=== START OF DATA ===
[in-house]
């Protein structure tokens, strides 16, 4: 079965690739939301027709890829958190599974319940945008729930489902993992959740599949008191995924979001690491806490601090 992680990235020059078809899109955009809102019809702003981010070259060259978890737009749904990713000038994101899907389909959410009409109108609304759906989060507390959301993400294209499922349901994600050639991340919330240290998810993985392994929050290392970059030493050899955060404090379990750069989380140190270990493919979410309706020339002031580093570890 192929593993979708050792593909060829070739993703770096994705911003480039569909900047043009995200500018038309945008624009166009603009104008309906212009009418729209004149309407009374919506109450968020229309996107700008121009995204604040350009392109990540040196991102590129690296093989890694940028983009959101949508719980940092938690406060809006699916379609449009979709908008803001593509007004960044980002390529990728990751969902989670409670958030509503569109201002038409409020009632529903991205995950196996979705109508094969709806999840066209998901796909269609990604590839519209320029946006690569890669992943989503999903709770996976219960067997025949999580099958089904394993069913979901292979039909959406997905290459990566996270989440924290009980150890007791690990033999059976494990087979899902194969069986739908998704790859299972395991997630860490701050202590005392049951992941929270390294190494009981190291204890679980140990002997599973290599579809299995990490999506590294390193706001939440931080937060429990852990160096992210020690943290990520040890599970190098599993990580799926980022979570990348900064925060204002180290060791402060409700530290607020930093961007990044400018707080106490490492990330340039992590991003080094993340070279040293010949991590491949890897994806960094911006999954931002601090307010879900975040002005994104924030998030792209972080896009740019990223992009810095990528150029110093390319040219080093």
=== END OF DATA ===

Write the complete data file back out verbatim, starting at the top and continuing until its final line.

[in-house]
């Protein structure tokens, strides 16, 4: 079965690739939301027709890829958190599974319940945008729930489902993992959740599949008191995924979001690491806490601090 992680990235020059078809899109955009809102019809702003981010070259060259978890737009749904990713000038994101899907389909959410009409109108609304759906989060507390959301993400294209499922349901994600050639991340919330240290998810993985392994929050290392970059030493050899955060404090379990750069989380140190270990493919979410309706020339002031580093570890 192929593993979708050792593909060829070739993703770096994705911003480039569909900047043009995200500018038309945008624009166009603009104008309906212009009418729209004149309407009374919506109450968020229309996107700008121009995204604040350009392109990540040196991102590129690296093989890694940028983009959101949508719980940092938690406060809006699916379609449009979709908008803001593509007004960044980002390529990728990751969902989670409670958030509503569109201002038409409020009632529903991205995950196996979705109508094969709806999840066209998901796909269609990604590839519209320029946006690569890669992943989503999903709770996976219960067997025949999580099958089904394993069913979901292979039909959406997905290459990566996270989440924290009980150890007791690990033999059976494990087979899902194969069986739908998704790859299972395991997630860490701050202590005392049951992941929270390294190494009981190291204890679980140990002997599973290599579809299995990490999506590294390193706001939440931080937060429990852990160096992210020690943290990520040890599970190098599993990580799926980022979570990348900064925060204002180290060791402060409700530290607020930093961007990044400018707080106490490492990330340039992590991003080094993340070279040293010949991590491949890897994806960094911006999954931002601090307010879900975040002005994104924030998030792209972080896009740019990223992009810095990528150029110093390319040219080093």